Ban on uranium mining at Grand Canyon may not last
Flake's rider to Environment Appropriation bill would block Salazar's suggested 20-year mining moratorium
Grand Canyon Ariz. - A ban on new uranium mining claims on close to one million acres of land around the Grand Canyon recently extended by the Department of the Interior may not last after a House subcommittee voted to add language to an Interior Appropriations bill specifically canceling the moratorium.
Rep. Jeff Flake, R-Ariz., who represents Arizona's Sixth District, added the rider to the 2012 Interior and Environment Appropriation bill. Along with nullifying the six-month extension to a Department of Interior two-year moratorium on new mining, the bill, if eventually passed by a full vote on the floor of the House, would block Secretary of the Interior Ken Salazar's suggested additional 20-year mining moratorium.
Secretary Ken Salazar announced the extension just three weeks ago on the South Rim of the Grand Canyon. Based on input from BLM Director Bob Abbey, NPS director John Jarvis, USGS Director Marcia McNutt and USFS Chief Tom Kidwell, Salazar also recommended the 20-year moratorium.
Regarding the 20-year withdrawal, Flake said in a statement issued following the 23-26 committee vote that uranium mining will provide economic stimulus in Arizona.
"Uranium mining outside of Grand Canyon National Park can create jobs and stimulate the economy in northern Arizona without jeopardizing the splendor and natural beauty within the park," Flake said. "The Obama administration is stepping on Arizona's economy and overstepping in terms of government regulations by banning new uranium mining claims in northern Arizona."
Opponents of new mining around Grand Canyon dispute Flakes economic stimulus claims.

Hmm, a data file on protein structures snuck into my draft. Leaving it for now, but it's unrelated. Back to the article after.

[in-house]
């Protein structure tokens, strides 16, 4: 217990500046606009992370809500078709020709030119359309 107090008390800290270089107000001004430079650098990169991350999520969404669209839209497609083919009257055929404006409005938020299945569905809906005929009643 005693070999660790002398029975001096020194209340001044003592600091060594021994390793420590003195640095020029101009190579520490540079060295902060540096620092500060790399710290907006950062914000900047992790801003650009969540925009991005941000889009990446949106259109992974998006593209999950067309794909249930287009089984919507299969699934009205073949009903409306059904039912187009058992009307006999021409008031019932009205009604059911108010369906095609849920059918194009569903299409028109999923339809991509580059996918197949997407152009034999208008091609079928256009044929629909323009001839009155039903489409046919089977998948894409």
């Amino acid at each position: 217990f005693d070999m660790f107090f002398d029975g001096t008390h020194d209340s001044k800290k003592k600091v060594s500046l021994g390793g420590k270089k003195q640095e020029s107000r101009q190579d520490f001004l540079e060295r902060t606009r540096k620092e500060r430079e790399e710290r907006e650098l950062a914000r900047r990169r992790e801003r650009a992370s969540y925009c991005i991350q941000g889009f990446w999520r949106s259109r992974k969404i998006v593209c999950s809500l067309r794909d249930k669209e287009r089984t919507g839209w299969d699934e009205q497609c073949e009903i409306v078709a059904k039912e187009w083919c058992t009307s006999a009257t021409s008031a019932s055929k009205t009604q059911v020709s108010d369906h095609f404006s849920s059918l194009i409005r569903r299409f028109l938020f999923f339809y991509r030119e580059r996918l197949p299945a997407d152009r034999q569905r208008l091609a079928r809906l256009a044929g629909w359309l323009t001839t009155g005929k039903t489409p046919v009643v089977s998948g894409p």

Roger Clark, energy program director with the Grand Canyon Trust said the Draft environmental Statement asserts there would be little direct benefit to northern Arizona if mining were allowed to resume.
"Flake has his facts wrong," he said. "In terms of return to the state, there are no royalties, there is minimal taxes on the equipment and that's why the community of Tusayan ultimately passed a resolution
saying this is not in our best interest. That is why the Arizona Tourism Association and all these other people have said the same. It's industrializing the perimeter of the Canyon."
Ground water contamination is also a concern.
Following Salazar's comments at the Grand Canyon, Abbey said without additional science and analysis, the BLM, USGS, NPS and NFS are unable to assess possible risks to ground water relied upon downstream by users of major populated areas in the western United States. He added while mining is an important part of the United States energy strategy, every acre managed by the BLM is not appropriate for every use, mining included.
USGS Director McNutt added since the early 1950's, uranium mining has extracted a total of about a half-year's worth of uranium consumption given the current rate at which the U.S. consumes this resource.
Craig Obey, National Parks Conservation Association's senior vice president for government affairs, said the rider upends the Department of Interiors close to three-year review process.
"The rider was slapped onto the Interior funding bill directly in response to an announcement by Interior Secretary Ken Salazar, after an exhaustive and thorough environmental review process, who said he intends to protect one million acres of federal lands around the Grand Canyon from uranium mining," Obey said. "The committee's action invalidates a careful process that included public review and comment by some 300,000 Americans. Salazar's action would protect the Grand Canyon for future generations and help guarantee the quality of Colorado River water for downstream uses. By refusing to remove this rider, the Appropriations Committee has put all of that at risk."
Uranium mining advocates say renewed mining around the Grand Canyon would be a boon to the United States' energy reserves.
Pamela Hill, American Clean Energy Resources Trust executive director, said it is time to come to some resolution on whether mining will or will not move forward in the region.
"Of course, ACERT believes that uranium mining has been and can be done environmentally safely and with great benefit to the local communities, to the states and to the country as far as energy independence is concerned," Hill said.
The bill will likely go to the House floor sometime this week for a full vote.
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